The FBI has 850 open domestic terrorism investigations, 40% of which are cases of racially motivated violent extremism, Assistant Director for Counterterrorism Michael McGarrity said Wednesday.
Testifying before the House Homeland Security Committee, McGarrity said a "significant majority" of those racially motivated cases involved white supremacist extremists, and he called the threat posed by domestic terrorists in the US "persistent and evolving."
"The FBI assesses domestic terrorists collectively pose a persistent and evolving threat of violence and economic harm to the United States. In fact, there have been more arrests and deaths in the United States caused by domestic terrorists than international terrorists in recent years," McGarrity said.
The hearing, which focused on the domestic terror threat in the country and also featured senior officials from the Departments of Justice and Homeland Security, came just days after two separate back-to-back attacks in California, as well as a foiled plot in that state, which all appear to have been religiously motivated.
The numbers around the domestic terror threat in the US, and whether they are trending upward, have been scrutinized in recent weeks in light of the attacks, and as political rivals of President Donald Trump have seized on his attitude toward the subject and white nationalism.
Speaking to reporters after the deadly mosque shootings in Christchurch, New Zealand, in March, Trump said he did not regard white nationalism as a rising global threat, adding, "I think it's a small group of people that have very, very serious problems, I guess."
Senior Democrats took multiple swipes at the President during Wednesday's hearing.
"Unfortunately, President Trump has tried to play both sides with domestic terrorism," said Rep. Bennie Thompson, the Mississippi Democrat who leads the committee, referencing Trump's reaction to a white nationalist rally in Charlottesville, Virginia, in 2017 that left one counterprotester dead. "His unwillingness to denounce and distance himself from these extremists has been taken by many as tacit support."
While the number of open cases of domestic terrorism cases investigated by the FBI has fluctuated in recent months -- actually decreasing from the number six months ago -- McGarrity noted that the pace of new cases has increased.
"Cases are a point in time. We can literally open and close cases every day, so it's two data points," McGarrity said. "What I can tell you of what we're seeing is the velocity in which our subjects and the velocity in which we're working our cases -- both on the domestic terrorism side and the international terrorism side with homegrown violent extremists -- that velocity is much quicker than it's ever been before."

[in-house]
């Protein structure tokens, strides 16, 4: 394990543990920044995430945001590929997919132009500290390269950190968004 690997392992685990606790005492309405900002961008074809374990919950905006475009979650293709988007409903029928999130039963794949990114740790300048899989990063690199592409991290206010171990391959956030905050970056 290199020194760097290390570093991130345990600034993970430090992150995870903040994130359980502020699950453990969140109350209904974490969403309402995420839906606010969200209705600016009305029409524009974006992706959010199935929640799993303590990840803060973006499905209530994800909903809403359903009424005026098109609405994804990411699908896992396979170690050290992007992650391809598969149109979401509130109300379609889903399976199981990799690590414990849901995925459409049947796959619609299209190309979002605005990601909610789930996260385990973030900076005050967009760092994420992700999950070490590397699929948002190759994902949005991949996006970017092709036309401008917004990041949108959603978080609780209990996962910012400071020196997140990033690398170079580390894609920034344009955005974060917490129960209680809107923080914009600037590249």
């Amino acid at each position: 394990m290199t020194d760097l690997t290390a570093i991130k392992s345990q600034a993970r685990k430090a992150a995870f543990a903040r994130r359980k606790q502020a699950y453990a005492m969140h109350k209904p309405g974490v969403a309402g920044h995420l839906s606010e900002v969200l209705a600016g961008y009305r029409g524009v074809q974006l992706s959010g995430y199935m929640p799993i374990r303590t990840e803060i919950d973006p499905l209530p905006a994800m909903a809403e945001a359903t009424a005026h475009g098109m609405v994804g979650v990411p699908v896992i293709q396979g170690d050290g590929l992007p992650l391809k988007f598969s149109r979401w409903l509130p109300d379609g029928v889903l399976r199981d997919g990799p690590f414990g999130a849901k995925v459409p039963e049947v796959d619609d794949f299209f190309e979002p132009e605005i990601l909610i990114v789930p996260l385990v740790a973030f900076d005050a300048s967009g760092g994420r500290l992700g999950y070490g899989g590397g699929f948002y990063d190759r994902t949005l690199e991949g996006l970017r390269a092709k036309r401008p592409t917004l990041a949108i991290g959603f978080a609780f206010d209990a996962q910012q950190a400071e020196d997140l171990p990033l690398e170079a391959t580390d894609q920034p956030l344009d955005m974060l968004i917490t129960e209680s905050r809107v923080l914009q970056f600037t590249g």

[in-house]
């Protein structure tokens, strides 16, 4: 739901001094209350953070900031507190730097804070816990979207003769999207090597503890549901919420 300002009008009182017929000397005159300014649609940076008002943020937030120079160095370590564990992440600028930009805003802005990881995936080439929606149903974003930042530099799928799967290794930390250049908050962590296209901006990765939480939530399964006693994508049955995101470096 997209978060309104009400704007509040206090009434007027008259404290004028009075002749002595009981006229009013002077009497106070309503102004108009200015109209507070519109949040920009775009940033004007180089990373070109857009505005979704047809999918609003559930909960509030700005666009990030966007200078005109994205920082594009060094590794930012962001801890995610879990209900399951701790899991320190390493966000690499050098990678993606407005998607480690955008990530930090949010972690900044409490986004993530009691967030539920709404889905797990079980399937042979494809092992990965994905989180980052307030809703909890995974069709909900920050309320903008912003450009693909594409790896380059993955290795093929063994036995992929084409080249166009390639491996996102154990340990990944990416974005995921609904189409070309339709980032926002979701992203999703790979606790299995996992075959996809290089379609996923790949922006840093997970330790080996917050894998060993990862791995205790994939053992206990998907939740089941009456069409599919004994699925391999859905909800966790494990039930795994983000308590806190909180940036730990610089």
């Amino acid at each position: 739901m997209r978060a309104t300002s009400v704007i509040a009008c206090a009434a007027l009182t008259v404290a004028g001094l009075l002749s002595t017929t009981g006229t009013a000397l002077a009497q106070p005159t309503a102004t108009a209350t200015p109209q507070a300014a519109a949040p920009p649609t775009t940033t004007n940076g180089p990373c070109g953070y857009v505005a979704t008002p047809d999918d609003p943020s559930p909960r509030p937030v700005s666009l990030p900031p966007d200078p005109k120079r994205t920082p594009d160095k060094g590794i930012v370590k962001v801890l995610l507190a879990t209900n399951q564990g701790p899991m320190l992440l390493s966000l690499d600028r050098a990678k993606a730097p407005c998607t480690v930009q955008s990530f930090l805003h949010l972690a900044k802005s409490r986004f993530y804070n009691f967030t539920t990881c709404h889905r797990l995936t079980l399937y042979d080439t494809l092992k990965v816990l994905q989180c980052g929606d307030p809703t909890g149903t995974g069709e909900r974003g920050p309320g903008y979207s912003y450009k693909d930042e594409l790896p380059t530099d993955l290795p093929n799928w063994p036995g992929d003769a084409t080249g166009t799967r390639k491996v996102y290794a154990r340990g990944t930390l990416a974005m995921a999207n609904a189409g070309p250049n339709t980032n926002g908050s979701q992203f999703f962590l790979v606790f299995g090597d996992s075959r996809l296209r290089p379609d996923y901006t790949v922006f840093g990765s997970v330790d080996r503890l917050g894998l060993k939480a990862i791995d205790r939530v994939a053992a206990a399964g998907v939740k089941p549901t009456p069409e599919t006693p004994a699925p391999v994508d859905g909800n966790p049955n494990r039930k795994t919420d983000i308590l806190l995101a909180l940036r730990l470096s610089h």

Of the 850 domestic terrorism cases open at the FBI, about half are into anti-government and anti-authority extremists, McGarrity said.
In 2018, domestic terrorists conducted six lethal attacks in the US, killing 17 people. That was an increase from 2017, which saw five lethal attacks and eight people killed, according to McGarrity.
Congressmen on both sides of the aisle singled out the role that social media companies have had in fueling hatred online.
"To me, one of the biggest problems we've had with domestic terrorism and the spread of international terrorism in the United States is the ability of the internet to unlock the latent tendencies of somewhat dormant people that are angry," said Rep. John Katko, a New York Republican. "I think social media companies need to be held accountable and be more active."
Each of the law enforcement officials testifying emphasized the relationships their agencies have worked to build with social media companies in order to prevent threats but noted that First Amendment protections enable certain kinds of hate speech.
"You can say a lot of things that most people in this room would find repulsive and inappropriate, repugnant, but unless you're crossing that line over into either a threat -- if it's a threat, that can be prosecuted, we have a number of threat statutes -- or unless you're intending to incite violence," prosecutors hands' can be tied, said Brad Wiegmann, a deputy assistant attorney general in the Justice Department's National Security Division.
McGarrity, the FBI official, called the bureau's relationship with social media companies "very robust" and said their self-regulation has improved markedly.
"We are seeing a tide change in social media companies being more proactive policing their own, and when they see something -- partly because they have retired law enforcement analysts in there -- when they see something that is noteworthy and alarming beyond First Amendment (protected speech), they will give us leads," he said.